Now, an interesting solution to many of these problems can come from an unexpected direction – that of small cable TV operators across the country. From the very beginning, these operators have been using all kinds of jugaad to ensure that people get access to television. They have also been using indigenously manufactured technology for realising the same. They have the best on-ground knowledge, and can easily adapt their existing systems to provide last mile broadband connectivity to the underserved. They can circumvent problems that ISPs have in laying optical fibres, and TSPs have in setting up telecom infrastructure, which is perceived to be dangerous, because of irrational fears of radiation. Many cable operators around the country are, in fact, already delivering broadband connectivity, with reasonably-priced plans. Here, the small sizes of the operations is an advantage. In fact, there have been plans by the government to use cable operators for delivering broadband
since 1999, but no concrete plans have been implemented yet.
Irrespective of whether the last mile connectivity is wired or wireless, the connectivity in both forms can be bottlenecked if there is a lack of capacity in backhaul networks. WiFi hotspots in large metropolitan cities is a proposal for providing wireless connectivity without the need for telecom infrastructure. However, such hotspots would need additional capacity in the backhaul networks. Conversely, in the villages, especially the small ones, all the broadband services would by necessity have to be provided through telecom infrastructure, and not optic fibre. This is because there are over seven lakh small settlements, at a distance of at least two kilometers from each other, with a population of less than five hundred. Providing access to these locations would also require a robust, flexible backhaul network. Researchers at IITB have proposed a single, elegant solution that can improve broadband experience across India, for both rural and urban population, without really disturbing any existing deployments. In urban areas, the available spectrum is heavily used because of the dense population. However, in rural areas, the spectrum is not heavily used, which is about 56.27 percent of the area of the country. The idea is to setup a multi-hop wireless mesh network that acts as a backhaul network in the rural areas of the population. This provides a backhaul for the urban centres, and at the same time extends connectivity to rural areas. Through license sharing agreements with TV broadcasters, such a system could be setup without a necessity of the broadcasters to vacate their allocated spectrum.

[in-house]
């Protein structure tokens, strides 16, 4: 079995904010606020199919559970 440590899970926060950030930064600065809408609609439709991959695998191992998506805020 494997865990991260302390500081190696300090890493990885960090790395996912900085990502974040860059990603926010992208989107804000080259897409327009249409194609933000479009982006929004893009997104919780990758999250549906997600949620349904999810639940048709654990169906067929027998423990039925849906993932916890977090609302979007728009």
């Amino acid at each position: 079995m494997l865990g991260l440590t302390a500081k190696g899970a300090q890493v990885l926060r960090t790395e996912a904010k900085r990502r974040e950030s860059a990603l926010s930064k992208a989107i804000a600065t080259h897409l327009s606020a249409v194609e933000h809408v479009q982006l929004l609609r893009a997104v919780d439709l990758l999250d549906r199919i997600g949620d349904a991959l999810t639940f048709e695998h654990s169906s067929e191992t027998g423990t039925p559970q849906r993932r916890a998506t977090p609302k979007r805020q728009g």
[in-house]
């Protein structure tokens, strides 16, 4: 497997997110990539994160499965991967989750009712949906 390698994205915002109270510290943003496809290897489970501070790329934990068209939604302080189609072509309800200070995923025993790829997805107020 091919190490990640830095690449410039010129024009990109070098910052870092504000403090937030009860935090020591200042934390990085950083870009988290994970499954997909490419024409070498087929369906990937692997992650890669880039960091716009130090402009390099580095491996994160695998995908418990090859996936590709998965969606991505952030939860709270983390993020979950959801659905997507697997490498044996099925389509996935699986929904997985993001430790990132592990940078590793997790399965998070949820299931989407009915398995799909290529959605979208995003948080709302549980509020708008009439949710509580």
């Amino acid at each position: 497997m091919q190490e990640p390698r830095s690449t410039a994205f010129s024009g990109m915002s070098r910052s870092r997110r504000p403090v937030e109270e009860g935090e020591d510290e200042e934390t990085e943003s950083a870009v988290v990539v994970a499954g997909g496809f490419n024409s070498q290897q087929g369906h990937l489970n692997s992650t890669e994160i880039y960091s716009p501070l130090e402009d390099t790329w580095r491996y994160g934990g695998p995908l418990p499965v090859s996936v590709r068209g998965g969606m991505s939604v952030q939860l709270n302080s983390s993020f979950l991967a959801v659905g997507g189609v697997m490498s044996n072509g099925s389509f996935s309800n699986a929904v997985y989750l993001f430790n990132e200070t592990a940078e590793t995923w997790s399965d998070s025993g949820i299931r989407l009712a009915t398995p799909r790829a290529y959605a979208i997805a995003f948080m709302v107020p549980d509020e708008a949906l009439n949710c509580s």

Even where broadband services are easily available, adoption is low. Digital literacy is perhaps the biggest roadblock here. This is because despite 70 percent of the population having access to LTE services, only 8 percent of the population are actually using it. According to the latest State of the Information Society by the International Telecommunications Union (ITU), 63 percent of mobile owners who choose not to subscribe to the internet say that they do not know what the internet is for. Another 23 percent know what the internet is for, but do not intend to ever access it on their mobile devices. The process to fix this starts at the school level itself, and the National Computer Literacy Drive is a step in this direction. However, it is unfair to expect everyone to just learn English or Hindi as their first language. Merely translating content into local language is not enough, there needs to be local content that is culturally relevant to the consumers, for an increase in adoption of digital technologies. This is one of the reasons that TikTok has proved to be so successful in India. There is little pressure for rollout of connectivity infrastructure to the rural areas, because India has just about the lowest ARPUs (average revenue per user) in the world, at less than $2 per customer. The fact that people have tried to pay the developers of Ludo King with demand drafts, is proof that this is not an unwillingness of people from paying for content, rather it is the lack of availability of such content. Without relevant content, consumers simply do not know what to do with connectivity, and without connectivity, content creators do not have any incentive to create such content. The end user is suffering because of this unholy stalemate.